Technology, flexibility and a great team all help Jesse Crowson, Linen and Central Services, feel at home in his job as a linen handler at Mayo Clinic.
Crowson, who is hearing impaired, delivers sterile linens to 16 buildings on Mayo Clinic’s downtown campus. He communicates with his team via email, texts, notes, signing with a colleague and via a sign language interpreter.
“I can’t say enough good things about him,” says Crowson’s supervisor Judy Donahue, Linen and Central Services. “He’s dependable. He does his job. And, if he has questions, he asks.”
Crowson applied for the position at Mayo Clinic 11 years ago. He connected with Human Resources via Minnesota Relay, a free telecommunications service that enables persons with hearing or speech disabilities to place and receive telephone calls. Sheila Finley, Human Resources, used the same service to contact Crowson, set up the interview and let him know that a sign language interpreter would be present.
“We’re happy to provide accommodation for a smooth interview,” says Finley. “It allows all qualified candidates to compete for the positions. In Jesse’s case, with his long track record here, the right person did get the job.”
Crowson was hired as one of about two dozen linen handlers working the night shift. They cover about 2,600 rooms a night, removing dirty laundry and restocking clean linens. With a set route every evening, Crowson worked independently, and communication wasn’t a major obstacle.
He switched to days 9½ years ago, and now regularly encounters patients, his co-workers and other Mayo Clinic employees. That’s when Crowson and his team showed their flexibility with communications.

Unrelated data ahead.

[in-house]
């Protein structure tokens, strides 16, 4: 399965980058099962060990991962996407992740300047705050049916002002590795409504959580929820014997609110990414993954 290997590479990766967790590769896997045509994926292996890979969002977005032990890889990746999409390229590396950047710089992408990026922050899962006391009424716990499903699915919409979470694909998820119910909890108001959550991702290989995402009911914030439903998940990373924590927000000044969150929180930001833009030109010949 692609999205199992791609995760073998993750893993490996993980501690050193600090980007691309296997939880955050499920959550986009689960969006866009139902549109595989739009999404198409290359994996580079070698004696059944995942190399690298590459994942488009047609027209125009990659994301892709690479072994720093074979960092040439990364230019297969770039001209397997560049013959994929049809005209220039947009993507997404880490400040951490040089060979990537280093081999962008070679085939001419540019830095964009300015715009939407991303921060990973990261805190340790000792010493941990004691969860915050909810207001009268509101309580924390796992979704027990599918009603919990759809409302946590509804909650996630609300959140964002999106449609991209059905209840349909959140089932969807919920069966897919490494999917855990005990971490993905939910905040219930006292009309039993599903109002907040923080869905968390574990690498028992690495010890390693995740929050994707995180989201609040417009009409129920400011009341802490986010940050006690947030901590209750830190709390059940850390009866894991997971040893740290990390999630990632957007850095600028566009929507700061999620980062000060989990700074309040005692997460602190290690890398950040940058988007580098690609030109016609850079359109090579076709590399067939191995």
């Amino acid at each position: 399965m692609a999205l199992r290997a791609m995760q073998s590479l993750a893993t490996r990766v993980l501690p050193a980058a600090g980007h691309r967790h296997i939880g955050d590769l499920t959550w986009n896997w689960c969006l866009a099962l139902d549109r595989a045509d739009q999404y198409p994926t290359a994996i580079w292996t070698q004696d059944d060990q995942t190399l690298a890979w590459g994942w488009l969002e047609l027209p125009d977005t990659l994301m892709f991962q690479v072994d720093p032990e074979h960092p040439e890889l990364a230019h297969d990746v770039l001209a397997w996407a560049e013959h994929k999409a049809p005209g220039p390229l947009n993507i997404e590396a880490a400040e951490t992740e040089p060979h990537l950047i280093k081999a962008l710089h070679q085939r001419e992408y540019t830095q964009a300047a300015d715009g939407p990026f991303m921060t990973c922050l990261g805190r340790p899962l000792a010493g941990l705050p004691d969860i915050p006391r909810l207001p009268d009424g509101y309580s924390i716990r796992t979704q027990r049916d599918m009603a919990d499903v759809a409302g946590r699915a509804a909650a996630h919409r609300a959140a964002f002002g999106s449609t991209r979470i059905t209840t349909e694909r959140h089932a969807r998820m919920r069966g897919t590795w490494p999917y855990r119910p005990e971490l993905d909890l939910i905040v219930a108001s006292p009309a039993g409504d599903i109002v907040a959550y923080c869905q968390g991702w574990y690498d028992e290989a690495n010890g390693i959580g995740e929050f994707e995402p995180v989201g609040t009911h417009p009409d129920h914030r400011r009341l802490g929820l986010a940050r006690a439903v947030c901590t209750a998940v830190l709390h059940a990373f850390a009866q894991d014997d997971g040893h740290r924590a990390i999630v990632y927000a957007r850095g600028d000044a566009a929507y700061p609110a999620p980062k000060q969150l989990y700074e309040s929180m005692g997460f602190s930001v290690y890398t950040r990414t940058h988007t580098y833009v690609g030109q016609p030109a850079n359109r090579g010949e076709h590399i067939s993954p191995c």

Donahue brings in sign language interpreters for team meetings and even social events — a strategy that Crowson greatly appreciates. She texts updates to Crowson during the day as new linen requests come in. In person, writing quick notes works in most situations.
But, Crowson’s colleague Joan Garmers, Linen and Central Services, wanted a better way to communicate. A sewing machine operator, she needed to talk with Crowson daily about lab coat deliveries. Notes and the teletypewriter (TTY) device were cumbersome.
“I pulled up the sign language alphabet on the Internet, and he put up with me going slow to learn,” she says. “Jesse started showing me signs for quick phases, and it got a lot easier. When I spell something wrong, he would just laugh and show me the right way. It’s a good thing he’s a patient person.”
Communicating throughout his workday usually works smoothly, too. Crowson, who describes himself as friendly and quick to smile, says patients sometimes approach him, asking for directions. “When they show me their appointment schedule, I walk with them,” says Crowson via email. “Or, I walk them to a sign for the building.”
Crowson is happy in his job. He says that Mayo staff are friendly and provide the help he occasionally needs to find an out-of-the way room on his delivery route. And, he enjoys his colleagues in Linens and Central Services.
Via sign language, Garmers and Crowson chitchat about typical work topics — computer questions, meetings or benefits. This summer, Garmers heard updates on wedding plans and house hunting. Crowson and his wife, Stacy, were married in July and just bought a home in Byron, Minn.
Says Garmers, “Everybody is different. Just because Jesse doesn’t hear doesn’t mean we can’t communicate.”
To further support patients, employees and their family members with visible and invisible disabilities, Mayo employees are forming a new Mayo Employee Resource Group to provide resources, support and education. Those interested in participating in the group can email the Office of Diversity and Inclusion.